The Algiers Accords, mentioned in the district court’s summary, is an executive agreement of importance to this case. In order to secure the hostages’ release, the United States froze Iranian government assets, imposed trade sanctions, prosecuted a claim before the International Court of Justice, and undertook a military rescue operation. See Persinger v. Islamic Republic of Iran, 729 F.2d 835, 837 n. 1 (D.C.Cir.1984). These efforts failed. On January 19, 1980, the United States entered into the Algiers Accords, settling a broad range of disputes between this country and Iran. See generally Iran-United States: Settlement of the Hostage Crisis, 20 I.L.M. 223 (1981). As part of the Accords, the United States agreed to “bar and preclude the prosecution against Iran of any … claim of … a United States national arising out of the events … related to (A) the seizure of the 52 United States nationals on November 4, 1979, [and] (B) their subsequent detention.” Id., Declaration of the Government of the Democratic and Popular Republic of Algeria, General Principles, ? 11, 20 I.L.M. at 227. The hostages were released the next day. President Carter, on his last full day in office, issued an executive order directing the Secretary of the Treasury to issue regulations implementing this provision, and directing and authorizing the Attorney General to take appropriate measures to notify the judiciary of the Order. Non-Prosecution of Claims of Hostages and for Actions at the United States Embassy and Elsewhere, Exec. Order No. 12,283, 46 Fed.Reg. 7927 (Jan. 19, 1981); see also Prohibition Against Prosecution of Certain Claims, 31 C.F.R. ? 535.216(a). After the change in administrations, President Reagan ratified this executive order and related ones. Suspension of Litigation Against Iran, Exec. Order No. 12,294, ? 8, 46 Fed. Reg. 14,111 (Feb. 24, 1981).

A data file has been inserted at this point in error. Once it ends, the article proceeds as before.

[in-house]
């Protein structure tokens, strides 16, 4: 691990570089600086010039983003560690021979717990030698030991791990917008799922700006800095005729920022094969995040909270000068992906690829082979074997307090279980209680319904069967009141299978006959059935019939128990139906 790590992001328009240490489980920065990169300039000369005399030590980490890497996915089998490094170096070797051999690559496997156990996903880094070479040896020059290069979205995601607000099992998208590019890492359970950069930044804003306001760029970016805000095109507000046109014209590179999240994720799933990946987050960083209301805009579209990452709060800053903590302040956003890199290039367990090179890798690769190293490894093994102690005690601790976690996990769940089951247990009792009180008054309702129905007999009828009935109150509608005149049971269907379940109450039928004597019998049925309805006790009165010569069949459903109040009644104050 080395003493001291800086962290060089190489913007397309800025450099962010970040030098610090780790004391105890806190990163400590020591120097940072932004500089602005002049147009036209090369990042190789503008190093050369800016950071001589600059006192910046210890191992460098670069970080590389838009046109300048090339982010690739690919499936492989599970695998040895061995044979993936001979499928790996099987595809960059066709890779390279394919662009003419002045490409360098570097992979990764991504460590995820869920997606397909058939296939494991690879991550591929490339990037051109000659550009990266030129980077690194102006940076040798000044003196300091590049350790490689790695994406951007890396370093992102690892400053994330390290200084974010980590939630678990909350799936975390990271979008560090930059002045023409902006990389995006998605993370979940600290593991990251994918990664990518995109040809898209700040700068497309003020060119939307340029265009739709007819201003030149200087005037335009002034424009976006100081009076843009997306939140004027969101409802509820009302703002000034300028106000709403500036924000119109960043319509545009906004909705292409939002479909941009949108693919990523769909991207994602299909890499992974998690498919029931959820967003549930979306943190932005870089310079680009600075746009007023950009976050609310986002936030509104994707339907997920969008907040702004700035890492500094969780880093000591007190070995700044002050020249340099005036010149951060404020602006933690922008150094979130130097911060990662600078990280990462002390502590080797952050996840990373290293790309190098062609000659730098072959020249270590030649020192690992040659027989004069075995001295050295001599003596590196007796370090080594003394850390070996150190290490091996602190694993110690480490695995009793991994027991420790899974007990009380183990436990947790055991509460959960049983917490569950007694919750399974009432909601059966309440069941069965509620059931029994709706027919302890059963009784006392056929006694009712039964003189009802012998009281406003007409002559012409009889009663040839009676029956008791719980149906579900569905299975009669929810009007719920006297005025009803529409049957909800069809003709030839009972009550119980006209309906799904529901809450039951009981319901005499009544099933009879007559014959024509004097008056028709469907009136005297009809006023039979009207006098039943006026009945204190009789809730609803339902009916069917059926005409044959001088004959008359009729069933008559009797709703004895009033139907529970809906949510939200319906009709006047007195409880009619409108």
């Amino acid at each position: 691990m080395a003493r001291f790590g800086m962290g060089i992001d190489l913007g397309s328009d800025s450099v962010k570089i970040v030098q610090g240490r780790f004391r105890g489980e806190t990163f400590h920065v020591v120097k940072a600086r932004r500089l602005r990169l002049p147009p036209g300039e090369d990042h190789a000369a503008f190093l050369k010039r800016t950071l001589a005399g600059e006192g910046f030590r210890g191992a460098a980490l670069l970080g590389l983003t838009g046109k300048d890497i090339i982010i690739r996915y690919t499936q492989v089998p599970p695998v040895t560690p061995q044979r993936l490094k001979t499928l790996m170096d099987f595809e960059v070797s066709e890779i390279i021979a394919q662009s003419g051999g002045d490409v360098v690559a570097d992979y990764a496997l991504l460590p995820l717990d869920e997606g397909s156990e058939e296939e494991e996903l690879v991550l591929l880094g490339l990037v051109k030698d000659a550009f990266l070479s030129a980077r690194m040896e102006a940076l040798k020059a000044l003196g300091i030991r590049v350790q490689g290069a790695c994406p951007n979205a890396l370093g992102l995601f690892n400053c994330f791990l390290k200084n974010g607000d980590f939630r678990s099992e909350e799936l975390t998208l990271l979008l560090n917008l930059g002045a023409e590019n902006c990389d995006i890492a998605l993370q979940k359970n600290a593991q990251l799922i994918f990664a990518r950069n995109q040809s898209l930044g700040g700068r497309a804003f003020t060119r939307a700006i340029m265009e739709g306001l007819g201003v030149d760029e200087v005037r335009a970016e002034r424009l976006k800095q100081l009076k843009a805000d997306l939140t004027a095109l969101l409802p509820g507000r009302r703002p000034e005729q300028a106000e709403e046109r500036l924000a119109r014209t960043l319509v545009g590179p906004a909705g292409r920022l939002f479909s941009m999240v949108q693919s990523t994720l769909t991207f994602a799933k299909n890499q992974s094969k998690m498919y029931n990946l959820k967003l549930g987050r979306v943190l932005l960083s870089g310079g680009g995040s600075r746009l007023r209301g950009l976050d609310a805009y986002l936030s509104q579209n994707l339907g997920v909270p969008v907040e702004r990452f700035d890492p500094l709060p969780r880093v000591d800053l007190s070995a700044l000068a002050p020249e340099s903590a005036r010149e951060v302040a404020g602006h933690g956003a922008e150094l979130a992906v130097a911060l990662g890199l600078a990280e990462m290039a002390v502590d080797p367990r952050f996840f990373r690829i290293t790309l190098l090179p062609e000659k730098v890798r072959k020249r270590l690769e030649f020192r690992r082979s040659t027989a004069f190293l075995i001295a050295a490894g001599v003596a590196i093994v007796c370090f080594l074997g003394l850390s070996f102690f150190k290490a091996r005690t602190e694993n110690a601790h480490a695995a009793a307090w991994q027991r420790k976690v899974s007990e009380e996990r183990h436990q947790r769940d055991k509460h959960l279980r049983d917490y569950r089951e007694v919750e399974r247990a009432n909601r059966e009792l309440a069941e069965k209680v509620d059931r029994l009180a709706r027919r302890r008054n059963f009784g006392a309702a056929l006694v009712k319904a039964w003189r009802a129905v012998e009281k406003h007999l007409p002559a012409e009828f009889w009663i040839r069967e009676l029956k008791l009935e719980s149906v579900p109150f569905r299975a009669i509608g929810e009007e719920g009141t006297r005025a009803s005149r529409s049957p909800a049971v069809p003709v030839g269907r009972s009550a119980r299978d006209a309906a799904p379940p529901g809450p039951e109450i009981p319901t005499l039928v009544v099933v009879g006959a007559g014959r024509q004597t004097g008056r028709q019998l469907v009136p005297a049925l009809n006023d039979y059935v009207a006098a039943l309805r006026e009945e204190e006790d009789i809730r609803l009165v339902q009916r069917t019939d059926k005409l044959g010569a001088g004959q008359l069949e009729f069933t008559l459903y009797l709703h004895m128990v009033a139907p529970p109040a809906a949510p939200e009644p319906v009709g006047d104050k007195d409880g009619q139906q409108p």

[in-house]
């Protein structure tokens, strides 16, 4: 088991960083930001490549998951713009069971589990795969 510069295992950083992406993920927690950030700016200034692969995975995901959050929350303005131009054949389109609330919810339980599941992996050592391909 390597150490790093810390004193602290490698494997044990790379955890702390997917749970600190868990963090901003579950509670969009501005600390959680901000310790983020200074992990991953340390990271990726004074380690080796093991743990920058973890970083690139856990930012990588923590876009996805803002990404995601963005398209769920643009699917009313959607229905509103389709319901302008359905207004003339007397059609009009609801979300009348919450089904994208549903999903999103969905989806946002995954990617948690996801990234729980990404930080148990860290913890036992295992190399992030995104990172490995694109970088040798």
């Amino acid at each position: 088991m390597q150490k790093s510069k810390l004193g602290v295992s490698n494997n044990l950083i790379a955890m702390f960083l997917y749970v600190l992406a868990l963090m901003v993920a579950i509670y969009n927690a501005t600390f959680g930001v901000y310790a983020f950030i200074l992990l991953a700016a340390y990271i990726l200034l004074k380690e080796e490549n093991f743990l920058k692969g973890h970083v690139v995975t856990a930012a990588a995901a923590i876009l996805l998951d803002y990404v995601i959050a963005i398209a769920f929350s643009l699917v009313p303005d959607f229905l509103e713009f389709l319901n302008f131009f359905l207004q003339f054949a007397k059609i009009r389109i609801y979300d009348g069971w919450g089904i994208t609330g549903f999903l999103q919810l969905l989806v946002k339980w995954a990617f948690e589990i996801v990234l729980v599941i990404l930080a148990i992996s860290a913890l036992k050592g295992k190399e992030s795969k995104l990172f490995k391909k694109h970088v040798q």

One of the issues plaintiffs raise is whether the district court erred in permitting the United States to intervene as a defendant. We wonder how a reversal of that ruling would assist plaintiffs. The Foreign Sovereign Immunities Act ? FSIA ? does not automatically entitle a plaintiff to judgment when a foreign state defaults. The court still has an obligation to satisfy itself that plaintiffs have established a right to relief. 28 U.S.C. ? 1608(e). The district court did not mention the Algiers Accords when the default judgment was entered, but that was because plaintiffs’ counsel had not alerted the court to the Accords.1 After the Justice Department informed the court of the Accords, the court performed its duty under ? 1608(e) and determined that plaintiffs were not entitled to relief. We see no basis for assuming that the court, having become aware of this impediment to plaintiffs’ action, would have reached a different result if it had denied the government’s motion to intervene. In other words, even if the Justice Department had appeared only in the capacity of amicus curiae, the outcome would not have changed.